Why do we love “home?” Why is home, despite the worn sofa with the faint but persistent odor of hound dog and the kitchen table with the varnish worn off from gazillions of spilled glasses of milk the place of satisfaction and ease?
I started thinking about this concept when recently given re-credentialing forms. At my hospital, these forms were absolutely developed and deployed for physician providers. These forms are, dare I say it, a symbolic representation of the lack of our “home” in the hospital! So often hospital or hospitalist group leaders do not know where to put us. I mean, as I have already said, I’m not a nurse; I do not perform any nursing type activities so I shouldn’t be placed under nursing per se. I’m more like a physician in my duties and my administrative needs, but so much of the language given to me in re-credentialing, orienting, communication and education is tailored specifically to physicians. We NP/PA providers just get wedged in somewhere. It can be kind of disheartening really. Aren’t we important? I mean our numbers are growing.
We are going to be here. We aren’t going away. We aren’t the most important piece, of course. But we are an important cog in the massive, slow moving behemoth of health care. So I feel there are a couple of choices. Either medical staff offices or administrations are going to have to adopt an attitude and a language of “radical inclusivity” with the word “provider” being substituted for “doctor,” or there is going to have to be an administrative home for NP/PA providers that is seperate but equal, a little home just for us. Many hospital organizations are having the foresight to do just that.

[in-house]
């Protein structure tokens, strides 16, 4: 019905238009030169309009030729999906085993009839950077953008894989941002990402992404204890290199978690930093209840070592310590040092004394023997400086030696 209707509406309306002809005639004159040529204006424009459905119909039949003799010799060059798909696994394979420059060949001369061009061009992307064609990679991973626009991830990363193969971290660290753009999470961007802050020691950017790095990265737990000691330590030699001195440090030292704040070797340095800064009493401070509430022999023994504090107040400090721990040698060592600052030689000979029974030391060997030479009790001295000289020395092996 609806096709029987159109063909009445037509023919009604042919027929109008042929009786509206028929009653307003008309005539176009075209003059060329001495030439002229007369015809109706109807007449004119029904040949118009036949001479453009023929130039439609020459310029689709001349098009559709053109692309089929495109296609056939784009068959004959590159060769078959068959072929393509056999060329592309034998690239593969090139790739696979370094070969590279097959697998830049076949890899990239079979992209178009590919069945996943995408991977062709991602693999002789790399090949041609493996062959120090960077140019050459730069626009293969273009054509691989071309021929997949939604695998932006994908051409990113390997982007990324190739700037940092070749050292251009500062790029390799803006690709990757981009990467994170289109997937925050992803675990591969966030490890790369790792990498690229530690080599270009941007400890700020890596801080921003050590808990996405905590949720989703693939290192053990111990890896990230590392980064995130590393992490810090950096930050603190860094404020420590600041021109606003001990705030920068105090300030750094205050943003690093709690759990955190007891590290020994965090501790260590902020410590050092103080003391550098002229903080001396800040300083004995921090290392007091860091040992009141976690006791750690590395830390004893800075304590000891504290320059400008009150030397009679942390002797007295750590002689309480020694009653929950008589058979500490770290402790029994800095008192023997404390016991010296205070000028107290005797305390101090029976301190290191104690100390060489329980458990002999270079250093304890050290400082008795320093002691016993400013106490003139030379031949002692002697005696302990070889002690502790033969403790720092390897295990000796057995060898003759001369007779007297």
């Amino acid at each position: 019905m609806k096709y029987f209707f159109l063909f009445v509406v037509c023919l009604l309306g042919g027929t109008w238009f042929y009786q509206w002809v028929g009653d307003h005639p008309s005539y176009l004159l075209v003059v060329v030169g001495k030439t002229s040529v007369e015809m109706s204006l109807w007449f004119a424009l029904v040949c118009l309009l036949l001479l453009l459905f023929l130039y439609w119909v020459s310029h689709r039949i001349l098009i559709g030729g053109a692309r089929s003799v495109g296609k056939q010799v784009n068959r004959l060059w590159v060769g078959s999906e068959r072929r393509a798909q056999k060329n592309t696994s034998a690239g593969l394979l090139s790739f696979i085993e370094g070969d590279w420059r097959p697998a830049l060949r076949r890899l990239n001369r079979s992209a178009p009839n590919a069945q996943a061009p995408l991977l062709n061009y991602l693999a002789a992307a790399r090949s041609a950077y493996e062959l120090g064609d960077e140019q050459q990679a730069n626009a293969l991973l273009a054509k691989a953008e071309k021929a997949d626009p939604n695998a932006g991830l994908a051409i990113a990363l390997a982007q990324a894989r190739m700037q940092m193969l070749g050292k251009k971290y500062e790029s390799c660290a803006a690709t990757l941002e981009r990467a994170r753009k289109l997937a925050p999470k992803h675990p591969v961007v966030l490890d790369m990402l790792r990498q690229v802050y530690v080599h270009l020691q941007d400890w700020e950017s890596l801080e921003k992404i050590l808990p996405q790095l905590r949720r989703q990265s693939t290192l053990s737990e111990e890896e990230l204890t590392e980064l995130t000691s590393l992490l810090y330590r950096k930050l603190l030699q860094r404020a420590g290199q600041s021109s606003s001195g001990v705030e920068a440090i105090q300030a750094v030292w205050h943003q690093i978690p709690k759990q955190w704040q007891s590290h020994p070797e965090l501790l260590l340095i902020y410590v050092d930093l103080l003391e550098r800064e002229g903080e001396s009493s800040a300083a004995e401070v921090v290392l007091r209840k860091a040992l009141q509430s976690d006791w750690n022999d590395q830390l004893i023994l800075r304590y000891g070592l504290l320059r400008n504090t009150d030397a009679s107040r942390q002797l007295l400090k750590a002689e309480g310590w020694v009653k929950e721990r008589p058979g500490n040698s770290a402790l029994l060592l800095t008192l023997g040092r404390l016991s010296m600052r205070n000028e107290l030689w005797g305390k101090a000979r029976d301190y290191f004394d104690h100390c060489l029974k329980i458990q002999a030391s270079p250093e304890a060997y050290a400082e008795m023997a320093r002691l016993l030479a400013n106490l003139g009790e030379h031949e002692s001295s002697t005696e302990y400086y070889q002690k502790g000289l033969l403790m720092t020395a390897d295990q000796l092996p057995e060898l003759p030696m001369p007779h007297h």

This is not just a question of language and inconvenience. I think it is hard sometimes for physicians to understand. I mean the day you graduate medical school you are a member of the “MD club.” You know who you are, you know who the club members are, you have built-in community. Also, most physicians work with other physicians; there is built in support.
An NP/PA often has a completely different experience. We are often a lone ranger. We may have other NP/PA colleagues, but often we don’t. We are embedded somewhere between nursing and medicine. It’s hard to know, when an interaction goes badly, is it just because it was a bad interaction? Or is it because we are an NP/PA? Our retention, our performance, our motivation and our self esteem suffer on this wobbly ground. We need the sounding board and support of our fellow sufferers! We long for community! We want to be acknowledged! We long for a home! Even if it smells like hound dog.